Review of the iPhone Task Managers

Just a quick note to promote a post over at Lifehacker, Battle of the iPhone Task Managers.

There are numerous task managers available now on the Apple iPhone and iPod Touch. Myself, I use Zenbe as a simple Task Manager. The reason I like Zenbe is that it is quick, clean, and has a nice Web Sync so that I can use it on my Mac and on my iPhone.

The Lifehacker post compares the following iPhone Task Managers:

  • Remember the Milk
  • Zenbe
  • reQall
  • To Do’s
  • Easy Task Manager

Check out the post from Lifehacker and see what you think.

6 thoughts on “Review of the iPhone Task Managers

  1. Jeroen Sangers

    I was very surprised that they did not include two of the best task managers for the iPhone: OmniFocus and Things. Without these, the comparison surely isn’t complete.

  2. Andrew Mason Post author

    @Jeroen Sangers:

    I think the review is more of the lightweight list/task checking apps. Some of the comments on the LH site mention Things and OmniFocus.

    OmniFocus rocks and makes my GTD system complete!

    Thanks for the comment!

  3. David Pierce


    Thanks for the heads up about the post, and your own opinion! As a task-list-ophile, I’m always intrigued about what other people are using. I tried Zenbe, and couldn’t get into it for more than a grocery list manager. It struck me as too difficult to manipulate, and not very good at figuring out what you need (i.e. see all tasks due today in one list, etc.) How’d you make it work for you?

  4. Andrew Mason Post author

    @David Pierce:

    Hi David,

    I must admit that I only use Zenbe for nothing more than simple lists. I like the speed I can launch it and the very easy check off interface. I use it for lists when I am going away or when I need to remember a list of groceries etc..

    For the more complex planning, I use OmniFocus. One of my gripes with OmniFocus on the iPhone is that it takes more time than it should to load up. This doesn’t distract me from having all my personal and work related projects on OmniFocus and I do think that I have been a lot more productive since being able to carry my whole system with me on my iPhone.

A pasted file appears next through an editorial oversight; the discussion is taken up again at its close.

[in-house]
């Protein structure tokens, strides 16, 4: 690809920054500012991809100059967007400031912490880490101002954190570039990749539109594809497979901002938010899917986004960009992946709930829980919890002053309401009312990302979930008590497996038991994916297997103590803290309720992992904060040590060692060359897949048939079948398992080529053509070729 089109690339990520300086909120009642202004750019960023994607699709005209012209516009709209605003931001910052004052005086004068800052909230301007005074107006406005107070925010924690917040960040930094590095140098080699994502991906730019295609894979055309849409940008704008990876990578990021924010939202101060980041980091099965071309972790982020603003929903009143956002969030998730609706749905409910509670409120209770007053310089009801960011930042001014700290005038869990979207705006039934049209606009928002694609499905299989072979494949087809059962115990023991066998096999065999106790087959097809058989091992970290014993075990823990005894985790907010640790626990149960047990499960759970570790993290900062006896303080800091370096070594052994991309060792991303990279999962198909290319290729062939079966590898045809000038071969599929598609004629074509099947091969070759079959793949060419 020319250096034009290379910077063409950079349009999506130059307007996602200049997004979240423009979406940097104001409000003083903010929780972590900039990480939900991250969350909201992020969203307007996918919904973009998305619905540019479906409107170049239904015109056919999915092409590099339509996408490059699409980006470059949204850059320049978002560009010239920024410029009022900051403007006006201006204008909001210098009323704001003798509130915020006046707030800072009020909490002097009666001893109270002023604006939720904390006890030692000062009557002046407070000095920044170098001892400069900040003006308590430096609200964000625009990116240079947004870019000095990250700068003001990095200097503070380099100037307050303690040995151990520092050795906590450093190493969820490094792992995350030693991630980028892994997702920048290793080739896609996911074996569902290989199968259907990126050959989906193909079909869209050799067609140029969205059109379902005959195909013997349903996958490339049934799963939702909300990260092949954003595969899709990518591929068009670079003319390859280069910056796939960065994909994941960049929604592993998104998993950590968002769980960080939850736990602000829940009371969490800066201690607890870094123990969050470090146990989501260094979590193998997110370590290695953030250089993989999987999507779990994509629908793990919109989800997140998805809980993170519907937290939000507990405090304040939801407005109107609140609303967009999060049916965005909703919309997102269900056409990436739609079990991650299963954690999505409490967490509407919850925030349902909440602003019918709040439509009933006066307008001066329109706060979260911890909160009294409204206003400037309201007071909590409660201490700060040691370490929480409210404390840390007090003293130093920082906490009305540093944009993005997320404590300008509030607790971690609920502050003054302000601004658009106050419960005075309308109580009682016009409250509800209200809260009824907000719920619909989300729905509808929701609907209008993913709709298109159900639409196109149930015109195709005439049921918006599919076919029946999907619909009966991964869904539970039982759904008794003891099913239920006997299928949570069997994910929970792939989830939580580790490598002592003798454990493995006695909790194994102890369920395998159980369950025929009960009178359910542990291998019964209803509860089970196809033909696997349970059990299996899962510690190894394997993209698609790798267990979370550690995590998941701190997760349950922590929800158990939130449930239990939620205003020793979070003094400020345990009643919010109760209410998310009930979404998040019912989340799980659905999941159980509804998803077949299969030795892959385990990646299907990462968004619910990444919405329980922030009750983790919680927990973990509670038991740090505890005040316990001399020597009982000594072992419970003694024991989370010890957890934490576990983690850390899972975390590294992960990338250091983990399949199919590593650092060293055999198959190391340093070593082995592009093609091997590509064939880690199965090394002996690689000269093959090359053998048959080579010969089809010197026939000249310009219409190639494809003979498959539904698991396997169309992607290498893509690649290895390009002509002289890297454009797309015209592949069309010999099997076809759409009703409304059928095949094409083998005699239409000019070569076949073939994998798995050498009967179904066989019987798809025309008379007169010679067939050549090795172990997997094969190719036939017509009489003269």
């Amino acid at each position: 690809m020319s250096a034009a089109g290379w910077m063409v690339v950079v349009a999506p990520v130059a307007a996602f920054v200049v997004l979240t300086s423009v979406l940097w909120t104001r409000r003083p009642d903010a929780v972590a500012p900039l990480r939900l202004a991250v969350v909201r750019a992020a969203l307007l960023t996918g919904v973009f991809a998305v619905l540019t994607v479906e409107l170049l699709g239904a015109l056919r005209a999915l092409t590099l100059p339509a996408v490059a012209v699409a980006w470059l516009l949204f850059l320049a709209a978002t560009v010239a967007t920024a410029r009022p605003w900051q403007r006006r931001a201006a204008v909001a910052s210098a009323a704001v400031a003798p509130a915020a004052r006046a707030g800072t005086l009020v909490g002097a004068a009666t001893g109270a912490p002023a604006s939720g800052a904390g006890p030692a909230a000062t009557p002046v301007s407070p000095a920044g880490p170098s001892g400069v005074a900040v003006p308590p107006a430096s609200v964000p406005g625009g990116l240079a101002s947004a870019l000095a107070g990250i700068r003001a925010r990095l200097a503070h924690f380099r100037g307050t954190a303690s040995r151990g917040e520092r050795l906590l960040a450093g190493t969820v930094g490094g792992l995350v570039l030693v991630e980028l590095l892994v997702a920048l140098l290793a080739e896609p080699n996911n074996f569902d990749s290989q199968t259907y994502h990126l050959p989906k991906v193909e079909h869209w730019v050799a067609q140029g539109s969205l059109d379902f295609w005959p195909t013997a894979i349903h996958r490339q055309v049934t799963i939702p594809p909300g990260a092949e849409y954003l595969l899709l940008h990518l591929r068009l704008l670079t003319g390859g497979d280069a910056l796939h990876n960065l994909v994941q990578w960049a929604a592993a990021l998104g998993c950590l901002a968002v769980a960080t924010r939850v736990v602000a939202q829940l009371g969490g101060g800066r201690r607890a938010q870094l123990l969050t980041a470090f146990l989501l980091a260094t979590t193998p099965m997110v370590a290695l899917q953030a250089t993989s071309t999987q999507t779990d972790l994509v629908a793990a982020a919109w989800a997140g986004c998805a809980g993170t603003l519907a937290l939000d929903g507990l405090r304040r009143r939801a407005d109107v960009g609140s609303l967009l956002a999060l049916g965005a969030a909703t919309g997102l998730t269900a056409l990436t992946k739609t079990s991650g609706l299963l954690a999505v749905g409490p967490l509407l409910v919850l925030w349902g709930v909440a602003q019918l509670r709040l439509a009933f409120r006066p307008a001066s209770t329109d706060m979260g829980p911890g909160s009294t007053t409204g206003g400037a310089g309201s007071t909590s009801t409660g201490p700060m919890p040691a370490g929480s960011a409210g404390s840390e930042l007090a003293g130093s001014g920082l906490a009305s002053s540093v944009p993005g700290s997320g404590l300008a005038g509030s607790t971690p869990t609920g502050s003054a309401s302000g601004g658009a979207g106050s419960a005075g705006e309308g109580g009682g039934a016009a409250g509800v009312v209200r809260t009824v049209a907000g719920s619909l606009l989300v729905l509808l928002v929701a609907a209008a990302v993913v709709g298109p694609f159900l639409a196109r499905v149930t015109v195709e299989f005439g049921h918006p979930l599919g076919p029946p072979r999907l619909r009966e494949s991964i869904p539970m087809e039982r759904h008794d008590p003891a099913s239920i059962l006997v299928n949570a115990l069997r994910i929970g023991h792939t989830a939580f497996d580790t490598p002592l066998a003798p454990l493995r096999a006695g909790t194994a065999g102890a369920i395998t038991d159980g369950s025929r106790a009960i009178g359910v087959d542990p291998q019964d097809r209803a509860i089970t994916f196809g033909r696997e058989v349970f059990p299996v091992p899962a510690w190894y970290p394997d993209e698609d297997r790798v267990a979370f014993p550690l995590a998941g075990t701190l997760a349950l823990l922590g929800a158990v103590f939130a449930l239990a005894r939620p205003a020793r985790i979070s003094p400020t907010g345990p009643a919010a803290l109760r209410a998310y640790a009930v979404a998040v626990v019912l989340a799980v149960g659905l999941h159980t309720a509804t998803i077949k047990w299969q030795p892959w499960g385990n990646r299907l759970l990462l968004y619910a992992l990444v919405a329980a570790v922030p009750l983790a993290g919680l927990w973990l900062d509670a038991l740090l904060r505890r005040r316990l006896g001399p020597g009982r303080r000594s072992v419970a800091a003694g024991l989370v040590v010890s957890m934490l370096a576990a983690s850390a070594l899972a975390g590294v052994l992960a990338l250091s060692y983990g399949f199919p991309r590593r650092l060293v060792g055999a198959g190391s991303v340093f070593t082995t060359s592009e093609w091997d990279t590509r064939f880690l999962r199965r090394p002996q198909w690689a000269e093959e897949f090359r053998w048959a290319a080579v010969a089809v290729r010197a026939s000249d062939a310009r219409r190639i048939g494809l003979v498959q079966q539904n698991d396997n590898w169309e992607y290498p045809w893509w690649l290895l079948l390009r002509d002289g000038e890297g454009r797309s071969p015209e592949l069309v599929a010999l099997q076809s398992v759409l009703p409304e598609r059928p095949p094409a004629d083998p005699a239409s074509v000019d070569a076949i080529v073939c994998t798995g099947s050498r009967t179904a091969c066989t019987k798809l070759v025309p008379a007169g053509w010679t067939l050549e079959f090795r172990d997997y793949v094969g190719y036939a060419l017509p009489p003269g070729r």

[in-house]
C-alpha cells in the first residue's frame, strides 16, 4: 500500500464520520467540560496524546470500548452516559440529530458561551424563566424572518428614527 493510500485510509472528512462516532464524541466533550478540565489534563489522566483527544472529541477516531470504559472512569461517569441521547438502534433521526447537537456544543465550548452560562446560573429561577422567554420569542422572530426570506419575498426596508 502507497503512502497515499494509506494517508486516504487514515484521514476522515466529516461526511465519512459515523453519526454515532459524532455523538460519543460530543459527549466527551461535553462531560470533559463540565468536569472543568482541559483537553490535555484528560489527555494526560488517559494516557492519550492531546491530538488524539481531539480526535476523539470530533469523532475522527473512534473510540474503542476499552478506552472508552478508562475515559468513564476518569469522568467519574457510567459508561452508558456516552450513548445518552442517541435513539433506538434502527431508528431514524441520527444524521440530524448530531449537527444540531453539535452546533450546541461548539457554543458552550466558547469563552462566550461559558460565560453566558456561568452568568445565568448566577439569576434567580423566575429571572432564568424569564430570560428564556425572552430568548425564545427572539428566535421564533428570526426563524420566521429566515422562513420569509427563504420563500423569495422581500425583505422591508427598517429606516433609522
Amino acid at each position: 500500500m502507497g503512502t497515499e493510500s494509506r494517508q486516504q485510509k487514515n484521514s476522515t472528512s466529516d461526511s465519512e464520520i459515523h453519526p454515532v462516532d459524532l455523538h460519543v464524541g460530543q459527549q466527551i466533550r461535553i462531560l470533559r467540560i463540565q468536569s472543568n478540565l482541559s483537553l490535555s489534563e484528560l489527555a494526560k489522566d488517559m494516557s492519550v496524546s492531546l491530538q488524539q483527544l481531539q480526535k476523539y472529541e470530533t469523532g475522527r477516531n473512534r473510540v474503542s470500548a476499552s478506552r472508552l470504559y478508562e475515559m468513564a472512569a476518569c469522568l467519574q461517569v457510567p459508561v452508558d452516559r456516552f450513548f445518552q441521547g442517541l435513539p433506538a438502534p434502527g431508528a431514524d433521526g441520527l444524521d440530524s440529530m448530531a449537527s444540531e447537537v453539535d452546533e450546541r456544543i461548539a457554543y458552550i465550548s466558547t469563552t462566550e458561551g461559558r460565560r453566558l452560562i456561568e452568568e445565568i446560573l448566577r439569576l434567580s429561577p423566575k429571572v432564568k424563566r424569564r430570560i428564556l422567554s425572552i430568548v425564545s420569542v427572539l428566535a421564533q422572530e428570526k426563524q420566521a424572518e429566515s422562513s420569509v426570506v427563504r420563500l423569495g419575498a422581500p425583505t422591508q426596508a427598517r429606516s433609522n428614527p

Anybody else got any comments to add to this?


  5. Mark

    I know this is an old post, but I thought I’d chime in as it’s still a top hit for the search string “best task app for iphone”. Thought I’d inject some updated info since there are a lot of new apps out there.

    I’ve been playing around with a lot of the different task apps for the iPhone. Since we all love lists and task organizers, thought I’d share my comments.

    1. Omnifocus is a solid app that just works. It doesn’t have a lot of advanced features though like online syncing. What I like about it is all pre built filters that make it easy for a new user to identify. I think I may use its folder structure in other apps with more features.

    2. Things – the appeal of this is its simplicity. It also doesn’t have online sync though and it has less features than Omnifocus. I like how it has a filter for next, scheduled and someday. I don’t like that it doesn’t have filters for contexts though which I find really important.

    3. Todo (Appigo) – This includes an online sync feature and is also very easy to use. It does have the ability to filter by context, but I don’t like how it was implemented. It’s not a list on the dashboard, rather you have to set a filter and unset it when you are done. It doesn’t have due-date based filters like Things though which I would have liked to see. One feature that to do has which I do not see in the others is the ability to set the action of the task (i.e. call, email, send text). This allows you to perform the task by one click of the button. I.e. Call Insurance company > Set the contact to call > when the task is due, just click the icon and it will perform the action. This saves you about 5 seconds, lol.

    4. Pocket Informant – This is a very promising app. I may even make it my app of choice for task management. It has all the filters of OImnifocus, plus it has the ability to sync with Toodledo. Another bonus feature that it has is its impressive rendering of Google Calendar. I like how it displays much more than the built in calendar app. It also looks better than CalenGoo as well. The only thing I like more about CalenGoo is that you can add appointments by double clicking on a specific time in the calendar.

    For other lists, here’s what I like: